High quality saws by Pax have been made in Sheffield, England since 1776, right about the time that steel for making saws was first available in commercial quantities. In those days, craftsmen used handsaws ten hours a day, six days a week, so these tools had to be up to the challenge. As more and more people re-discover the efficiency and pleasure of using hand tools, handsaws are having a well-deserved comeback. The key, of course, is finding a well-crafted, hand-sharpened saw like those made by Pax. They are truly some of the finest handsaws available today, with features that make your work come out better. The blade of a Pax saw is taper-ground, which means that the back of the saw is ground slightly thinner than the cutting edge, so that the saw doesn't bind in the cut. The saw is "breasted," which means that the edge of the saw with the teeth is slightly convex. The curve counteracts the natural swing of hand sawing, putting more teeth in contact with the wood and cutting faster. These saws are hand sharpened by filing, a traditional method for top-of-the-line saws because it produces a better result than machine sharpening. The handles are of fine, two-tone, steamed beech with a durable hard gloss surface that will last a long time.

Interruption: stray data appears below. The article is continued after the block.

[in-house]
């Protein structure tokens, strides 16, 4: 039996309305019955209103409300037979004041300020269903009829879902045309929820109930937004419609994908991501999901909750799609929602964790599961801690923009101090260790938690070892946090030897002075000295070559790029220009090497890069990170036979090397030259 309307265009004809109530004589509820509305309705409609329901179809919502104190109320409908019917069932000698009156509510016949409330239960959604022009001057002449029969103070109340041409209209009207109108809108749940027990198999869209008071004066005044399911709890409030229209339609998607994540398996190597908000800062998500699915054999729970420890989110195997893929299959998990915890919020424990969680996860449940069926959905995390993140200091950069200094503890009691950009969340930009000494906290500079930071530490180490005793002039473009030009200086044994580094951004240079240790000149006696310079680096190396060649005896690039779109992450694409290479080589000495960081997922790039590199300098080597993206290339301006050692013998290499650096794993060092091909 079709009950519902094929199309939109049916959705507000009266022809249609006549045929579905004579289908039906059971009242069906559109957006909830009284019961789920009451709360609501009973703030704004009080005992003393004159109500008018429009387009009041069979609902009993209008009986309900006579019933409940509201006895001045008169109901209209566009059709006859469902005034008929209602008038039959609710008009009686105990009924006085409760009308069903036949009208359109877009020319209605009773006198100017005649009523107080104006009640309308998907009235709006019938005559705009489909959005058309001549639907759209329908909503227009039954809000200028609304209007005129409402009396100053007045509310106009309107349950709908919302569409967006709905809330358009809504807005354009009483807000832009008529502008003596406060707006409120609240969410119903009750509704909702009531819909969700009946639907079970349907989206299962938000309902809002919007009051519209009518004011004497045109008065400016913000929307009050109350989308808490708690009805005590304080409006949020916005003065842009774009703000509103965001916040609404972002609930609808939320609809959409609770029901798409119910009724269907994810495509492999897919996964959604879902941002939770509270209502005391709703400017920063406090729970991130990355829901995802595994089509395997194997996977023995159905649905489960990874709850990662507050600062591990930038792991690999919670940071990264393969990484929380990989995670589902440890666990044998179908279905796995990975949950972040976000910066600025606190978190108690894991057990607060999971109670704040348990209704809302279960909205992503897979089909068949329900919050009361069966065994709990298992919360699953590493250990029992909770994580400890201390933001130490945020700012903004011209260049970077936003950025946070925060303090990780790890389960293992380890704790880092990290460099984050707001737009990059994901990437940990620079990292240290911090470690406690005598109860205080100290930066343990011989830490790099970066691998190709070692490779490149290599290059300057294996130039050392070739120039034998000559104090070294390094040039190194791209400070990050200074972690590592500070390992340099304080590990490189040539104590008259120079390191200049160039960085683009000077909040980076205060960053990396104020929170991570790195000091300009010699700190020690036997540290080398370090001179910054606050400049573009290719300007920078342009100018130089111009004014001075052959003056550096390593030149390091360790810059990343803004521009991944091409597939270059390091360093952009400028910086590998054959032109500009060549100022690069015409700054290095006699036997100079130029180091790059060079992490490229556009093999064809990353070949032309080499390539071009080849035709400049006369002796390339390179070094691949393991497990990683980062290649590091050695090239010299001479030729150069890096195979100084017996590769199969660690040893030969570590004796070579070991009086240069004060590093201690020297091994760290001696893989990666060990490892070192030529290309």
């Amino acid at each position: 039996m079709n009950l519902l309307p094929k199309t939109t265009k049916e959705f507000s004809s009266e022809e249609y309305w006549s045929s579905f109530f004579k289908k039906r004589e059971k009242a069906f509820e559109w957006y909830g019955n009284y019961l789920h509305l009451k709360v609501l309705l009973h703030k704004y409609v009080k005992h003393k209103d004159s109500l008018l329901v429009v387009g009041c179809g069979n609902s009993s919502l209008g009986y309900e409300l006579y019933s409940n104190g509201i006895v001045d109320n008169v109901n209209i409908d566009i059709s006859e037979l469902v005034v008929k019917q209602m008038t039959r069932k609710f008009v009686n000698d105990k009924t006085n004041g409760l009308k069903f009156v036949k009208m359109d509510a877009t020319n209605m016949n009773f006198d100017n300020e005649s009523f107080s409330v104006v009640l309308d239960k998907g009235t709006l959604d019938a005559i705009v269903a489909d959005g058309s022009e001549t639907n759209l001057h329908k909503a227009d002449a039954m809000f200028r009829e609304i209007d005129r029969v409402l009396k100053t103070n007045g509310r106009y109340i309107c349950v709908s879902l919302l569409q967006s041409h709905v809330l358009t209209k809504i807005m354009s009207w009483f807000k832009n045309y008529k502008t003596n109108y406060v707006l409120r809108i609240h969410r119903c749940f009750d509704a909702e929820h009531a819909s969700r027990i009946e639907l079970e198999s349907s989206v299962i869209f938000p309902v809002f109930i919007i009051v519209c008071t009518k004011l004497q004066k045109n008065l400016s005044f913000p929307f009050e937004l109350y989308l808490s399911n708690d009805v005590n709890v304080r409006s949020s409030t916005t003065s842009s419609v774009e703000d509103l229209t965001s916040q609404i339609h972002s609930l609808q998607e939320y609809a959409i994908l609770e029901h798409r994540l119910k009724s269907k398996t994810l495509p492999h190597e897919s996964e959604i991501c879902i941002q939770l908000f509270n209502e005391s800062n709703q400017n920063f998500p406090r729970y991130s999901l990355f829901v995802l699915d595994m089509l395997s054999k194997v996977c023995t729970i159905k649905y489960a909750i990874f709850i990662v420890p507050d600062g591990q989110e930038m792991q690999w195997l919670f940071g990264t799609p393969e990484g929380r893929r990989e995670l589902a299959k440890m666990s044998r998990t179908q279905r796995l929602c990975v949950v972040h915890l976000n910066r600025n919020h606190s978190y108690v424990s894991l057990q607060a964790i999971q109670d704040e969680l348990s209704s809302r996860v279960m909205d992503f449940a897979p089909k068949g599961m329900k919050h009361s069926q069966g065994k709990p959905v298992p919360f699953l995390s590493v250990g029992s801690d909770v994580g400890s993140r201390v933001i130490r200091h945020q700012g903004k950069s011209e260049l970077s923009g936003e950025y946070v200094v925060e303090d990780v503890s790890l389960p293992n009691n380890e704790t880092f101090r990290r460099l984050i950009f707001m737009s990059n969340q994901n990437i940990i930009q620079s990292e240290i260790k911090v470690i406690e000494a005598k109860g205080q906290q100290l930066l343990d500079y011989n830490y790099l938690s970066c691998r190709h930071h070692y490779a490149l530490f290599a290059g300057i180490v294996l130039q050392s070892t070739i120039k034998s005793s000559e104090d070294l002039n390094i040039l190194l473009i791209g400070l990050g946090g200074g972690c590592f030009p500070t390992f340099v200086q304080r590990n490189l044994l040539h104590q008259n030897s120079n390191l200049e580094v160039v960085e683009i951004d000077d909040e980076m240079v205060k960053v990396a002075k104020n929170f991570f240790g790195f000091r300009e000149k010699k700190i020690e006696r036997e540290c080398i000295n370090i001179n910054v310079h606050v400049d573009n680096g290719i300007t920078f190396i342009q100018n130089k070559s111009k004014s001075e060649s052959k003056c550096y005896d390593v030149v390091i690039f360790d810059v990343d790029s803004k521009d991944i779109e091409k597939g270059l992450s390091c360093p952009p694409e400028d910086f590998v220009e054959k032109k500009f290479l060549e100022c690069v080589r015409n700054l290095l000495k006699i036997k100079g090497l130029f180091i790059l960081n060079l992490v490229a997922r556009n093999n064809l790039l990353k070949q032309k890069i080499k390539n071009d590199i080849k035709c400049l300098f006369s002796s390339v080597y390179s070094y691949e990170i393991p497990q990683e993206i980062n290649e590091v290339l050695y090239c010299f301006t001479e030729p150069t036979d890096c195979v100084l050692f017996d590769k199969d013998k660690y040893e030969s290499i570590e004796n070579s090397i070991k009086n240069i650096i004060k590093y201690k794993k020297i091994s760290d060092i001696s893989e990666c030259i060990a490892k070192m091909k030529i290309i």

Saws are categorized by the number of teeth per inch (point or pt.), and whether the teeth are set for ripping or crosscutting. Ripsaws are for cutting with the grain, whereas crosscut saws are for cutting against the grain. Finer point blades cut slower, but leave a smoother cut.We are pleased to announce the manufacture and re-introduction of a full 28" rip saw for the first time in at least 30 years (not illustrated)!